“Well, that’s all right,” said Peter; “it won’t hurt for me to see him.”
“He’s going to question you about this case,” said McGivney. “He’s going to try to find out everything he can. So you got to protect us; you got to make him understand that we’ve done everything possible. You got to put us right with him.”
Peter promised solemnly he would do so; but McGivney wasn’t satisfied. He was in a state of trepidation, and proceeded to hammer and hammer at Peter, impressing upon him the importance of solidarity, of keeping faith with his fellows. It sounded exactly like some of the I. W. W.’s talking among themselves!
“You may think, here’s a chance to jump on us and climb out on top, but don’t you forget it, Peter Gudge, we’ve got a machine, and in the long run it’s the machine that wins. We’ve broken many a fellow that’s tried to play tricks on us, and we’ll break you. Old Nelse will get what he wants out of you; he’ll offer you a big price, no doubt—but before long he’ll be thru with you, and then you’ll come back to us, and I give you fair warning, by God, if you play us dirty, Guffey will have you in the hole in a month or two, and you’ll come out on a stretcher.”
So Peter pledged his faith again; but, seeing his chance, he added: “Don’t you think Mr. Guffey ought to do something for me, because of that plot I discovered?”
“Yes, I think that,” said McGivney; “that’s only fair.”
And so they proceeded to bargain. Peter pointed out all the dangers he had run, and all the credit which the others had got. Guffey hadn’t got credit in the papers, but he had got it with his employers, all right, and he would get still more if Peter stood by him with the king of American City. Peter said it ought to be worth a thousand dollars, and he said he ought to have it right away, before he went to see the king. At which Guffey scowled ferociously. “Look here, Gudge! you got the nerve to charge us such a price for standing by your frame-up?”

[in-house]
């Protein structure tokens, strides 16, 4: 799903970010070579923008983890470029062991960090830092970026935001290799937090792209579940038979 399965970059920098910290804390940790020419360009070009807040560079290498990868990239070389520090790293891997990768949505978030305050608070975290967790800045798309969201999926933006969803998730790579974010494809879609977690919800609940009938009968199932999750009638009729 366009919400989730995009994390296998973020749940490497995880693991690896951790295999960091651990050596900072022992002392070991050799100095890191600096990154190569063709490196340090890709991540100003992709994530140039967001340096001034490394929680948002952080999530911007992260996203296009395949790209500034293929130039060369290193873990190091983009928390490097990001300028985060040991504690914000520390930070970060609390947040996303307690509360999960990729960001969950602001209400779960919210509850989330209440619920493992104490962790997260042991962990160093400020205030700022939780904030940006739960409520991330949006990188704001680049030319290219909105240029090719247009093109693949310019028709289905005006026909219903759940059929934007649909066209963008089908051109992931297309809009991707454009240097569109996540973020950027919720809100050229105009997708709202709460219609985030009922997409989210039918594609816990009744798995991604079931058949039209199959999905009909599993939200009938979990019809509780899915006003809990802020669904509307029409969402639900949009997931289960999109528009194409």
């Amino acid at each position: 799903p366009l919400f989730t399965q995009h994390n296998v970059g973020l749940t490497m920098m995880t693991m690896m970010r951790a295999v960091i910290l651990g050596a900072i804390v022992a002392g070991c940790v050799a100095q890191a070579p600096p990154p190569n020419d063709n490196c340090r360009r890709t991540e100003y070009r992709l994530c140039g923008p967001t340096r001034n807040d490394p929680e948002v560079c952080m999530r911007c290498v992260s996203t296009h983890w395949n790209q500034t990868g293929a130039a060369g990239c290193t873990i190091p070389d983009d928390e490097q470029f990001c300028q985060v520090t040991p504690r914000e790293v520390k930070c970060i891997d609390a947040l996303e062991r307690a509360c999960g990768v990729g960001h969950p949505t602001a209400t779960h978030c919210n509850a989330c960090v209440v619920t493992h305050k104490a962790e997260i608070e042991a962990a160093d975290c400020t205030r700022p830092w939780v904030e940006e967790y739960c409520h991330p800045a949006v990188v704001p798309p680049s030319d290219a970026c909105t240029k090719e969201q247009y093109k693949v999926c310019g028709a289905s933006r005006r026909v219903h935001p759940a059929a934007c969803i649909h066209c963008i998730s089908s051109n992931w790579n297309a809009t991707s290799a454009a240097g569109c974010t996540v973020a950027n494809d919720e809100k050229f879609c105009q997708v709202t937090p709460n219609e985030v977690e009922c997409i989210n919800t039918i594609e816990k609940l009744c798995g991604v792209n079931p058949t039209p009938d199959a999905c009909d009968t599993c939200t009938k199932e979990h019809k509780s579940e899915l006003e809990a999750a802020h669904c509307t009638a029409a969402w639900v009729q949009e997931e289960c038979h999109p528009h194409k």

McGivney generally treated Peter as a coward and a feeble bluffer; but he had learned also that there was one time when the little man completely changed his nature, and that was when it was a question of getting hold of some cash. That was the question now; and Peter met McGivney scowl for scowl. “If you don’t like my frame-up,” he snarled, “you go kick to the newspapers about it!”
Peter was the bulldog again, and had got his teeth in the other bulldog’s nose, and he hung right there. He had seen the rat-faced man pull money out of his clothes before this, and he knew that this time, above all other times, McGivney would come prepared. So he insisted—a thousand or nothing; and as before, his heart went down into his boots when McGivney produced his wad, and revealed that there was more in the wad than Peter had demanded!
However, Peter consoled himself with the reflection that a thousand dollars was a tidy sum of money, and he set out for the home of Nelse Ackerman in a jovial frame of mind. Incidentally he decided that it might be the part of wisdom not to say anything to Nell about this extra thousand. When women found out that you had money, they’d never rest till they had got every cent of it, or at least had made you spend it on them!